There are many facets to the meaning and structure of the family. For the purpose of this debate I see the family as a group consisting of parents and their children, whether or not they are living together, and in a wider sense all those who are nearly connected by blood or affinity. The sense in which I see that concept of a family unit is one of caring in a positive way for others. The central core of that family aspect is that it openly responds to others and acts in ways which are, or at least seem to be, for the good of others.

That opening response can be called caring, concern, care, kindness, charity, sympathy, benevolence or a sense of humanity—and I should add, love. At this stage I should say that in this debate I am not making any religious assumptions. The points which I put forward as arguments for consideration are essentially secular ones which I believe should make sense to all people of goodwill and reason. It may be that some of the points which I make are and can be based on religious tenets but I hope that my views can stand independently of theological outlooks and confirm the importance of social provision for family care, and confirm it as an object worthy of support from all human beings.

I am sure that we are all agreed that there are areas of family life in which we should not wish the larger community to become directly involved. However, when we acknowledge that there are circumstances when it is necessary for social provision to help sustain and provide essential care to members of the family, we are compelled to involve the institutions of society.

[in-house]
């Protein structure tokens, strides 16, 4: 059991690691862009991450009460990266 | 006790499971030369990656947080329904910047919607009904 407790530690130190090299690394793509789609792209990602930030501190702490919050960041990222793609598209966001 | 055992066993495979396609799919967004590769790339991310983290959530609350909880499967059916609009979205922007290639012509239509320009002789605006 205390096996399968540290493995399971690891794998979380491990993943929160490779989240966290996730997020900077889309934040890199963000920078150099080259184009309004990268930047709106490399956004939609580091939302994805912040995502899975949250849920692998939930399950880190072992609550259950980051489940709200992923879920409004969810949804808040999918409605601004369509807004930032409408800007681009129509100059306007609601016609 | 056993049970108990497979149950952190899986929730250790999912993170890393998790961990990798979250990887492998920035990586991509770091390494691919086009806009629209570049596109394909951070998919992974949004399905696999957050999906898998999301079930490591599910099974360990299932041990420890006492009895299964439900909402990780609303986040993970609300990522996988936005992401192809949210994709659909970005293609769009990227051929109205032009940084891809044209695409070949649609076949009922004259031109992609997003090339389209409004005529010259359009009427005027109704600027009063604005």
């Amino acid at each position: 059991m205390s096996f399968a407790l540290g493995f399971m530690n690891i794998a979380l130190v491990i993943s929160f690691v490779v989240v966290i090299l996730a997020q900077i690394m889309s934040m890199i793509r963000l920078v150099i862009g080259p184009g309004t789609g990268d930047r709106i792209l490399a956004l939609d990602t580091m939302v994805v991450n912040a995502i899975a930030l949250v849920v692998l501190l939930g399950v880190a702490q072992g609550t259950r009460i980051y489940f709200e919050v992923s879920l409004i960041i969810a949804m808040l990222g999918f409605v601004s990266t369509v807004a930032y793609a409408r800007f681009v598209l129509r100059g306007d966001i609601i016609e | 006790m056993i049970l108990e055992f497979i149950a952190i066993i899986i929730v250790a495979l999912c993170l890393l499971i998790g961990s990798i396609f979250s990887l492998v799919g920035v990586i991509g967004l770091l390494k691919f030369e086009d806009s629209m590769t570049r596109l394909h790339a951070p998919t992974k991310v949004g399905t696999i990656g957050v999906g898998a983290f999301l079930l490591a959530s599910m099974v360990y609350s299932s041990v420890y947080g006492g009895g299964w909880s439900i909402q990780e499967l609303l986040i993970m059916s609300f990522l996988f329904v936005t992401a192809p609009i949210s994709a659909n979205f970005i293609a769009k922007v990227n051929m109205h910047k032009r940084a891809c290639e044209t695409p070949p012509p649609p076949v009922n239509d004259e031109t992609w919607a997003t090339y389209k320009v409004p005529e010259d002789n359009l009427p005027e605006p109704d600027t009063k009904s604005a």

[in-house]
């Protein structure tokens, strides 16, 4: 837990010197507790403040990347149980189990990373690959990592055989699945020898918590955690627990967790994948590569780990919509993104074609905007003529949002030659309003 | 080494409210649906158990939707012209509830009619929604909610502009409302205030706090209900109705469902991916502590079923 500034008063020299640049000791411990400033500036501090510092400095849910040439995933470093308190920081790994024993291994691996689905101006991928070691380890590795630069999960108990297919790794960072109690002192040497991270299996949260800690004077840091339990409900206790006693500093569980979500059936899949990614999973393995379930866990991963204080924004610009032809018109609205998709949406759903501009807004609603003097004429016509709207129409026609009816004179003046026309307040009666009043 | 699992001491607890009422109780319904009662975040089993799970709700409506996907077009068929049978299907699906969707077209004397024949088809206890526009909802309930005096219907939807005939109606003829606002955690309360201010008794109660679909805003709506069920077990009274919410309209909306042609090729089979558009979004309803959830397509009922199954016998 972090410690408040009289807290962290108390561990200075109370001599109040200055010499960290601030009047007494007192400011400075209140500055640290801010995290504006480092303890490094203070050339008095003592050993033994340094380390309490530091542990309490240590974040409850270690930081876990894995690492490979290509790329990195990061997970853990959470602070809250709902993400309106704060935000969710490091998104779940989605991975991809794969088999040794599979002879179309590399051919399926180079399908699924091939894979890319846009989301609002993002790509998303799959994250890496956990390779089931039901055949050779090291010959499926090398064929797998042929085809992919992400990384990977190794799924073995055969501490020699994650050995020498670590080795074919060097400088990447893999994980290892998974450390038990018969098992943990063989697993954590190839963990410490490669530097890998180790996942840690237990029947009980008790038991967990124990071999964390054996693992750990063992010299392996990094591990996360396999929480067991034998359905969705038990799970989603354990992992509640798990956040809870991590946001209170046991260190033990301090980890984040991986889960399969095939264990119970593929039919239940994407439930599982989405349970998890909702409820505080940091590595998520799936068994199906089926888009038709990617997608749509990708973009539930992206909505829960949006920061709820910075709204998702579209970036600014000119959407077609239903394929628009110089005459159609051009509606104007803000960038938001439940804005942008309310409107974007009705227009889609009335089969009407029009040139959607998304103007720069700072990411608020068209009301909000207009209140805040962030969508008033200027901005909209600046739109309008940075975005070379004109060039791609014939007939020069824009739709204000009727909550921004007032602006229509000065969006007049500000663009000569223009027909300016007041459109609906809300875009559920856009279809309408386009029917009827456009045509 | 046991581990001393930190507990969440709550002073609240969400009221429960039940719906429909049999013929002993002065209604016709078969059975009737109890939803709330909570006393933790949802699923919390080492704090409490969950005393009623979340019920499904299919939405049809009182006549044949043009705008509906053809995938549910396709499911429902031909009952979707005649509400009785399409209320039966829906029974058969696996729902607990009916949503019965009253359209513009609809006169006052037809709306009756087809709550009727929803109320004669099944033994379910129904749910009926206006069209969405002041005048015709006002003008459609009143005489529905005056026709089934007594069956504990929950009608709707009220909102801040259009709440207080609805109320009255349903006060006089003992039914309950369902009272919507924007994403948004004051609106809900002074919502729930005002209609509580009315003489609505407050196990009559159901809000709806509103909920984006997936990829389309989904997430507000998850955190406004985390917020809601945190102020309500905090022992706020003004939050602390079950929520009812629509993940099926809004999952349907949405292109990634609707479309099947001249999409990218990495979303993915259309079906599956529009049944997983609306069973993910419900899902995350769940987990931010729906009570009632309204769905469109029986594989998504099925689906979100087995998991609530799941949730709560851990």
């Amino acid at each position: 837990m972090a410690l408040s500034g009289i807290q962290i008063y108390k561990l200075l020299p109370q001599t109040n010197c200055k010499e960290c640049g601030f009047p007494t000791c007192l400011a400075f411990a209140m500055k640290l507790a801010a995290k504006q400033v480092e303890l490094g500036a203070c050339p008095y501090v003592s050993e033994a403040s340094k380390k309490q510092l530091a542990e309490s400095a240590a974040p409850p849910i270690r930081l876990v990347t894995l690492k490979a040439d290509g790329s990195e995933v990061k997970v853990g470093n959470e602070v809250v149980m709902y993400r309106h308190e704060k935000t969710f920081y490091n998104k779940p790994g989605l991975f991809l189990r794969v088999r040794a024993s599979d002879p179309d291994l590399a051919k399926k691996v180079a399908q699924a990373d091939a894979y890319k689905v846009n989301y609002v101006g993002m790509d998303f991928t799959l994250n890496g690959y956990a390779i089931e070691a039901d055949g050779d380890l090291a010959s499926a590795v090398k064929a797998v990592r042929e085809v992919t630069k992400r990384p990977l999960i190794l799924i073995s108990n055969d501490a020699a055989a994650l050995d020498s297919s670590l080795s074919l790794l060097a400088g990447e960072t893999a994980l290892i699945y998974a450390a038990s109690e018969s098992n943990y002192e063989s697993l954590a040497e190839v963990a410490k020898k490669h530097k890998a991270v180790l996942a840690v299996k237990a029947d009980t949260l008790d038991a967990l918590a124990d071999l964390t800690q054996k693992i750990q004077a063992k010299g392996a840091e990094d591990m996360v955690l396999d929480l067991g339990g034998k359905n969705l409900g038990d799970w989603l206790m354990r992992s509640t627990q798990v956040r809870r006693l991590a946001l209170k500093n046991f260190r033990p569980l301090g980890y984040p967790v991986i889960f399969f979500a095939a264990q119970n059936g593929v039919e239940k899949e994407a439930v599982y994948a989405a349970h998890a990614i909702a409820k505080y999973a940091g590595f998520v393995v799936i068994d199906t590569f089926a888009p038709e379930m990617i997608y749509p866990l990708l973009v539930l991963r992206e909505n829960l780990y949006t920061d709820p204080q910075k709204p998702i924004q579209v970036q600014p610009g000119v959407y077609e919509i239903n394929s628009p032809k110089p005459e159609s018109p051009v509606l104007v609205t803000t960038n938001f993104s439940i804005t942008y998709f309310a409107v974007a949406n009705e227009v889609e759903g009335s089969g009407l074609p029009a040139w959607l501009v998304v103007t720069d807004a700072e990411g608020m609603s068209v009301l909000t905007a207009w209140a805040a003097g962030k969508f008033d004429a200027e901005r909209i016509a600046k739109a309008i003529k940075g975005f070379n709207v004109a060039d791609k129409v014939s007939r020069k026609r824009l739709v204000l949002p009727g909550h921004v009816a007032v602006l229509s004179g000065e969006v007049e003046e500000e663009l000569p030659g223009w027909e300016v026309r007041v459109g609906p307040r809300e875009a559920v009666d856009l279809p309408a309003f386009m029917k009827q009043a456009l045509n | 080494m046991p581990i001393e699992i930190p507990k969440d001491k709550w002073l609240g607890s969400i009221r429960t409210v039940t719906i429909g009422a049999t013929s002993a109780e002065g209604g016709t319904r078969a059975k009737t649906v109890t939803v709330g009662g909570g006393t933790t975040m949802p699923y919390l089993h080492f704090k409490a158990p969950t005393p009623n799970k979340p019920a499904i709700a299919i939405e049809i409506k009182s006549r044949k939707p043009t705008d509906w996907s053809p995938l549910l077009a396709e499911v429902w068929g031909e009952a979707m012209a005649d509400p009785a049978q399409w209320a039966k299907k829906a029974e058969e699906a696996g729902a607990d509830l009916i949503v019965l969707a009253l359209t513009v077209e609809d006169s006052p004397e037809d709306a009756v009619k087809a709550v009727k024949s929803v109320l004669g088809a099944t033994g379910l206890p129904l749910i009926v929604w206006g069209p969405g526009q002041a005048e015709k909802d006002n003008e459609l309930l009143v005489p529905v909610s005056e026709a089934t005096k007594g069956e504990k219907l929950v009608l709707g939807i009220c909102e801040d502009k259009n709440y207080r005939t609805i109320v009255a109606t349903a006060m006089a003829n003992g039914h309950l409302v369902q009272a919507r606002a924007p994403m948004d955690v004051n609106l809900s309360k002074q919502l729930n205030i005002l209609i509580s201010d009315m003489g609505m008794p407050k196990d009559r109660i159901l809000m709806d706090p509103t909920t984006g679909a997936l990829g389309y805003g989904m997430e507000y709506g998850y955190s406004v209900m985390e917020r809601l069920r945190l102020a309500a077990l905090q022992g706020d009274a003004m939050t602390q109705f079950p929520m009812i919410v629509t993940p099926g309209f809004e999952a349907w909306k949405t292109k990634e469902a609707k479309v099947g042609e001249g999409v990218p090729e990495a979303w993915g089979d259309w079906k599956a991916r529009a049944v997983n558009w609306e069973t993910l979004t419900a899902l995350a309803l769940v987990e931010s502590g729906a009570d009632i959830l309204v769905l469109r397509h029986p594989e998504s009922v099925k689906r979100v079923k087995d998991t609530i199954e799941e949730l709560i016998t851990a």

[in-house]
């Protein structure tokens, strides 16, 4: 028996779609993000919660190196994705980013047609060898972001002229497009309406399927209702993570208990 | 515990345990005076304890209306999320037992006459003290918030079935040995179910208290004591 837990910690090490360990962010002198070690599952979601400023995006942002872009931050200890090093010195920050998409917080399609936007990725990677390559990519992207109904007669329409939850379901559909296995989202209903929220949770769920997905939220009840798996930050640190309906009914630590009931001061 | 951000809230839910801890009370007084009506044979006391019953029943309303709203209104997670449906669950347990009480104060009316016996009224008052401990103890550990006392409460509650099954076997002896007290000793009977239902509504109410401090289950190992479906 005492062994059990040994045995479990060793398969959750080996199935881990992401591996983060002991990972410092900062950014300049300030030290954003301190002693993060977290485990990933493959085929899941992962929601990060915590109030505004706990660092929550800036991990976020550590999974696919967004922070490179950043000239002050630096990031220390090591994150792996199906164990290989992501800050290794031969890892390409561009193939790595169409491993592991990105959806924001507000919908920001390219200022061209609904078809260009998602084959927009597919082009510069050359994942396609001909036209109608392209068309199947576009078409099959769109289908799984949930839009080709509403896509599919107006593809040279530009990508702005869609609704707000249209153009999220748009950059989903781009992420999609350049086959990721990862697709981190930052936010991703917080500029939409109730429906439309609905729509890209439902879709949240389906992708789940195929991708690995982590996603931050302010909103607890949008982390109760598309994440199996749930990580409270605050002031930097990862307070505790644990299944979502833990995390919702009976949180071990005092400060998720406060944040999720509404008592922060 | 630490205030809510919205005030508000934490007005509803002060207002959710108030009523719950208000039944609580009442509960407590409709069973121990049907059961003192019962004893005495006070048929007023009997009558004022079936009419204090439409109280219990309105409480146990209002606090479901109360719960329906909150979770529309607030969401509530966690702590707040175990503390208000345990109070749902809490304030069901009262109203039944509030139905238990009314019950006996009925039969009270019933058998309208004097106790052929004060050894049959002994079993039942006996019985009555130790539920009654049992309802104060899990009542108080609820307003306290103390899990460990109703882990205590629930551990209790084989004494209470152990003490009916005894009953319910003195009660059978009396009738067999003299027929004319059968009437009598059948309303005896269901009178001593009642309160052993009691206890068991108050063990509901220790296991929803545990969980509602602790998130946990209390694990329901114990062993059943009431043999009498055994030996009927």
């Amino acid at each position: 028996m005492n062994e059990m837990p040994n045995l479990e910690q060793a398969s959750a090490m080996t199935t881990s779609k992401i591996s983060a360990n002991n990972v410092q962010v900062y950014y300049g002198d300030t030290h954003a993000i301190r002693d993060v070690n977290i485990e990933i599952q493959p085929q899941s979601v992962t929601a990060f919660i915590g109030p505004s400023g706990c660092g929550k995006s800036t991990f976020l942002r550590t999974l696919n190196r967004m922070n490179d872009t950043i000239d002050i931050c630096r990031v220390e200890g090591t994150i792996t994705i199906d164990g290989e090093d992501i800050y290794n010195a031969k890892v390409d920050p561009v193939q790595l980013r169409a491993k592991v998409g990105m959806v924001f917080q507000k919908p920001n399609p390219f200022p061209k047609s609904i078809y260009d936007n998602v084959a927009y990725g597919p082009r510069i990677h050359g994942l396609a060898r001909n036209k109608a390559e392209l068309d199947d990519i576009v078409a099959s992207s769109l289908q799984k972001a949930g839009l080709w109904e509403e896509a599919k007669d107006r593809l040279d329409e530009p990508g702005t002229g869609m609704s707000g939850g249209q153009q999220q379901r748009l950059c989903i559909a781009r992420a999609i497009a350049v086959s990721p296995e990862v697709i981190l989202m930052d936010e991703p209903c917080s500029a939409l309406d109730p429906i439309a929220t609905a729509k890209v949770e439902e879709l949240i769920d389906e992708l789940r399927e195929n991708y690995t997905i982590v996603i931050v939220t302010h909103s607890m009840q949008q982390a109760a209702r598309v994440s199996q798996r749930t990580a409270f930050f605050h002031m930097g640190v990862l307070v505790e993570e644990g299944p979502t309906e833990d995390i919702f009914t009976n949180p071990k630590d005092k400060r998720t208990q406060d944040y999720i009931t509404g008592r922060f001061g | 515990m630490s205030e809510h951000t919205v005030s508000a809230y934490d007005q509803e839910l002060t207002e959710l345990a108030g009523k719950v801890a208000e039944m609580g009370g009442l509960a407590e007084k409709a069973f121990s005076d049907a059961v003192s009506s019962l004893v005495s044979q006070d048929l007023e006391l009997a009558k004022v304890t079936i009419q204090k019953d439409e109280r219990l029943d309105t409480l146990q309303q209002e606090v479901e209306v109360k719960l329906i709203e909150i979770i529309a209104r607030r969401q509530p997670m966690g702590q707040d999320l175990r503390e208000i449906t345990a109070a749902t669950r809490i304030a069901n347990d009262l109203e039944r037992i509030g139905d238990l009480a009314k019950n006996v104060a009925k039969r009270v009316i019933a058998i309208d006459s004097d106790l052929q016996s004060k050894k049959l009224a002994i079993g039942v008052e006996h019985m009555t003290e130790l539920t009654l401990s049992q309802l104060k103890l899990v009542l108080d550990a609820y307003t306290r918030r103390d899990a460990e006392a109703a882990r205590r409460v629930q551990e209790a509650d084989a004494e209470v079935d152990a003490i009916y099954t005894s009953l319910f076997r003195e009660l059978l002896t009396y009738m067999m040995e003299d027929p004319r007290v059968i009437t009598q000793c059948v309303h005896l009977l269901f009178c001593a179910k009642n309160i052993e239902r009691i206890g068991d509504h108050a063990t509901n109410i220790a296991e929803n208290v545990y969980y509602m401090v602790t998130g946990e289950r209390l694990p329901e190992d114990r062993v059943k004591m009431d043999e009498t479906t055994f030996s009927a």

If we claim that the family unit is important for human happiness and the development of the quality of life in the larger society, we must allow for that kind of social provision which can nurture and promote the family ideal and not undermine and devalue the strengths of family life and the bonds of care and love. Therefore, we have this dichotomy: we must at least seek to strengthen by social provision and by government action the basis on which family life rests and at the same time allow it to evolve and develop with its own bonds of care and love.